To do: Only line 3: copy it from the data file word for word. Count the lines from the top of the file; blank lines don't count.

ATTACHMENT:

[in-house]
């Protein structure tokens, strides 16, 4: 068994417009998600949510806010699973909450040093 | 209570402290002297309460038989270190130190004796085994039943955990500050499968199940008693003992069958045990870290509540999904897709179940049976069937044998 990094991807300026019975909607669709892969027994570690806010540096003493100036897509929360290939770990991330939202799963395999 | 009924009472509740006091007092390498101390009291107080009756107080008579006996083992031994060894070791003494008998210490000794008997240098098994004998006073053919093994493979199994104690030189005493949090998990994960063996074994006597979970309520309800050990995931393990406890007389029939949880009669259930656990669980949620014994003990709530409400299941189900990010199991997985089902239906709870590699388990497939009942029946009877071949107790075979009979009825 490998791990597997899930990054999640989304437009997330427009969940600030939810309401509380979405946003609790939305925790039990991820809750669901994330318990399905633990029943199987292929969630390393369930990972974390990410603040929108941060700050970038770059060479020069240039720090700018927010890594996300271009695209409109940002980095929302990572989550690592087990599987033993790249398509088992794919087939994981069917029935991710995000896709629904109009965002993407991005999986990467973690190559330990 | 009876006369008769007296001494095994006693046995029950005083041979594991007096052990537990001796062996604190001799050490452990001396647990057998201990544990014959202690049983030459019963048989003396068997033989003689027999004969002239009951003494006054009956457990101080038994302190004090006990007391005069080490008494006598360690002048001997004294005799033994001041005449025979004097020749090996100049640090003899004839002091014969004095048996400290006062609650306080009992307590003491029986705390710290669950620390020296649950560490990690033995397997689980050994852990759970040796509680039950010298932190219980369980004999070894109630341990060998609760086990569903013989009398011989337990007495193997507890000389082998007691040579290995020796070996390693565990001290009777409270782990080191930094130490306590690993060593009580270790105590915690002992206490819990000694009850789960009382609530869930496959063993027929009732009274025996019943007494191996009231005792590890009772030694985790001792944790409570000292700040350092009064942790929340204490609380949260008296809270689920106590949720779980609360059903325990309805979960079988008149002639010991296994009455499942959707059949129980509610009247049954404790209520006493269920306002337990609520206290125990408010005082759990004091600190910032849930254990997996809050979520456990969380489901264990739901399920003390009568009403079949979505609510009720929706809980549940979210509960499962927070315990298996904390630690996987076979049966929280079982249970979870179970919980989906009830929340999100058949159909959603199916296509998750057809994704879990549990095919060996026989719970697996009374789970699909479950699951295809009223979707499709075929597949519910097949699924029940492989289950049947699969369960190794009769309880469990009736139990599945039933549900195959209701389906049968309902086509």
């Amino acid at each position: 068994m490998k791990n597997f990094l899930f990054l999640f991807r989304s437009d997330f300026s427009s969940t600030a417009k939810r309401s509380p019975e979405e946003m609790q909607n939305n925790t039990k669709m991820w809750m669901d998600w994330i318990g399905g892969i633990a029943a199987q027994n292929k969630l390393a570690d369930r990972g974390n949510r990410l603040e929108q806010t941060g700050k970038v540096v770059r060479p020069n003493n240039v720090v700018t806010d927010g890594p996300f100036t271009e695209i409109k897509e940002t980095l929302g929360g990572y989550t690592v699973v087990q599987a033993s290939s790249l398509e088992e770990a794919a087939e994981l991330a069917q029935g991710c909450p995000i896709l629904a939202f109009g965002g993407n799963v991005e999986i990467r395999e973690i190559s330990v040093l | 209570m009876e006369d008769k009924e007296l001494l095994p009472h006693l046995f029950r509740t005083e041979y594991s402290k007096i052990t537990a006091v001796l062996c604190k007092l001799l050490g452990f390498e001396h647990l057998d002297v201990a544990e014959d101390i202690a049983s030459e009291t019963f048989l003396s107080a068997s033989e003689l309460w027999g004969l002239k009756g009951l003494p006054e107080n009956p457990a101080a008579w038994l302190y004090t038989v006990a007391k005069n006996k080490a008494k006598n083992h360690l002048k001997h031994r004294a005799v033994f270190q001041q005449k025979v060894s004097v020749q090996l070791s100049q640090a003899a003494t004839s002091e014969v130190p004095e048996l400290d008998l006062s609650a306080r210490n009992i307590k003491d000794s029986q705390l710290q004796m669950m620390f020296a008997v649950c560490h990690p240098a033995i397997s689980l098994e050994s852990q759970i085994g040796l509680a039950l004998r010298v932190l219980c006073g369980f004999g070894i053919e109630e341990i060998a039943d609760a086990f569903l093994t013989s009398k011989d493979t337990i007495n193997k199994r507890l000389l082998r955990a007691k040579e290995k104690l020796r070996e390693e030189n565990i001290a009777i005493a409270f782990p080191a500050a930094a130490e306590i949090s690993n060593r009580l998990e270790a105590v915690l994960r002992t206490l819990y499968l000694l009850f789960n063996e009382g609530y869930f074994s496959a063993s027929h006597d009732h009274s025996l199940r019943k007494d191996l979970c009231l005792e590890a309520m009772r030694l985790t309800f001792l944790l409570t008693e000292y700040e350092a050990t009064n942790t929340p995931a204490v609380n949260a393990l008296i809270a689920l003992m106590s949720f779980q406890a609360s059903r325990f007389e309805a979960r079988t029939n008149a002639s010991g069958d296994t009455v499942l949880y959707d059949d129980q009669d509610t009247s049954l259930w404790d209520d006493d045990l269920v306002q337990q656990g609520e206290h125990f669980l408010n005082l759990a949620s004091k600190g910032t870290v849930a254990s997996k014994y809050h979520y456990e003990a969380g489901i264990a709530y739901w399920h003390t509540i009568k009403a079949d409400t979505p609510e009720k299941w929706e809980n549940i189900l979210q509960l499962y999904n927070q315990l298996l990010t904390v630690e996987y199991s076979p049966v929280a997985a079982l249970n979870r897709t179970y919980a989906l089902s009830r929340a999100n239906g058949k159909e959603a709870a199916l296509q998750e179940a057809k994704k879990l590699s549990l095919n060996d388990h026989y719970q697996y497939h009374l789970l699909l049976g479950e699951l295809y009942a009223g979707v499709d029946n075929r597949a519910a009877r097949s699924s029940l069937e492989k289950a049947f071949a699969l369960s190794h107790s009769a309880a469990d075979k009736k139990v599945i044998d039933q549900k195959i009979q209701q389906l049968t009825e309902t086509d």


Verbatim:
């Amino acid at each position: 068994m490998k791990n597997f990094l899930f990054l999640f991807r989304s437009d997330f300026s427009s969940t600030a417009k939810r309401s509380p019975e979405e946003m609790q909607n939305n925790t039990k669709m991820w809750m669901d998600w994330i318990g399905g892969i633990a029943a199987q027994n292929k969630l390393a570690d369930r990972g974390n949510r990410l603040e929108q806010t941060g700050k970038v540096v770059r060479p020069n003493n240039v720090v700018t806010d927010g890594p996300f100036t271009e695209i409109k897509e940002t980095l929302g929360g990572y989550t690592v699973v087990q599987a033993s290939s790249l398509e088992e770990a794919a087939e994981l991330a069917q029935g991710c909450p995000i896709l629904a939202f109009g965002g993407n799963v991005e999986i990467r395999e973690i190559s330990v040093l | 209570m009876e006369d008769k009924e007296l001494l095994p009472h006693l046995f029950r509740t005083e041979y594991s402290k007096i052990t537990a006091v001796l062996c604190k007092l001799l050490g452990f390498e001396h647990l057998d002297v201990a544990e014959d101390i202690a049983s030459e009291t019963f048989l003396s107080a068997s033989e003689l309460w027999g004969l002239k009756g009951l003494p006054e107080n009956p457990a101080a008579w038994l302190y004090t038989v006990a007391k005069n006996k080490a008494k006598n083992h360690l002048k001997h031994r004294a005799v033994f270190q001041q005449k025979v060894s004097v020749q090996l070791s100049q640090a003899a003494t004839s002091e014969v130190p004095e048996l400290d008998l006062s609650a306080r210490n009992i307590k003491d000794s029986q705390l710290q004796m669950m620390f020296a008997v649950c560490h990690p240098a033995i397997s689980l098994e050994s852990q759970i085994g040796l509680a039950l004998r010298v932190l219980c006073g369980f004999g070894i053919e109630e341990i060998a039943d609760a086990f569903l093994t013989s009398k011989d493979t337990i007495n193997k199994r507890l000389l082998r955990a007691k040579e290995k104690l020796r070996e390693e030189n565990i001290a009777i005493a409270f782990p080191a500050a930094a130490e306590i949090s690993n060593r009580l998990e270790a105590v915690l994960r002992t206490l819990y499968l000694l009850f789960n063996e009382g609530y869930f074994s496959a063993s027929h006597d009732h009274s025996l199940r019943k007494d191996l979970c009231l005792e590890a309520m009772r030694l985790t309800f001792l944790l409570t008693e000292y700040e350092a050990t009064n942790t929340p995931a204490v609380n949260a393990l008296i809270a689920l003992m106590s949720f779980q406890a609360s059903r325990f007389e309805a979960r079988t029939n008149a002639s010991g069958d296994t009455v499942l949880y959707d059949d129980q009669d509610t009247s049954l259930w404790d209520d006493d045990l269920v306002q337990q656990g609520e206290h125990f669980l408010n005082l759990a949620s004091k600190g910032t870290v849930a254990s997996k014994y809050h979520y456990e003990a969380g489901i264990a709530y739901w399920h003390t509540i009568k009403a079949d409400t979505p609510e009720k299941w929706e809980n549940i189900l979210q509960l499962y999904n927070q315990l298996l990010t904390v630690e996987y199991s076979p049966v929280a997985a079982l249970n979870r897709t179970y919980a989906l089902s009830r929340a999100n239906g058949k159909e959603a709870a199916l296509q998750e179940a057809k994704k879990l590699s549990l095919n060996d388990h026989y719970q697996y497939h009374l789970l699909l049976g479950e699951l295809y009942a009223g979707v499709d029946n075929r597949a519910a009877r097949s699924s029940l069937e492989k289950a049947f071949a699969l369960s190794h107790s009769a309880a469990d075979k009736k139990v599945i044998d039933q549900k195959i009979q209701q389906l049968t009825e309902t086509d």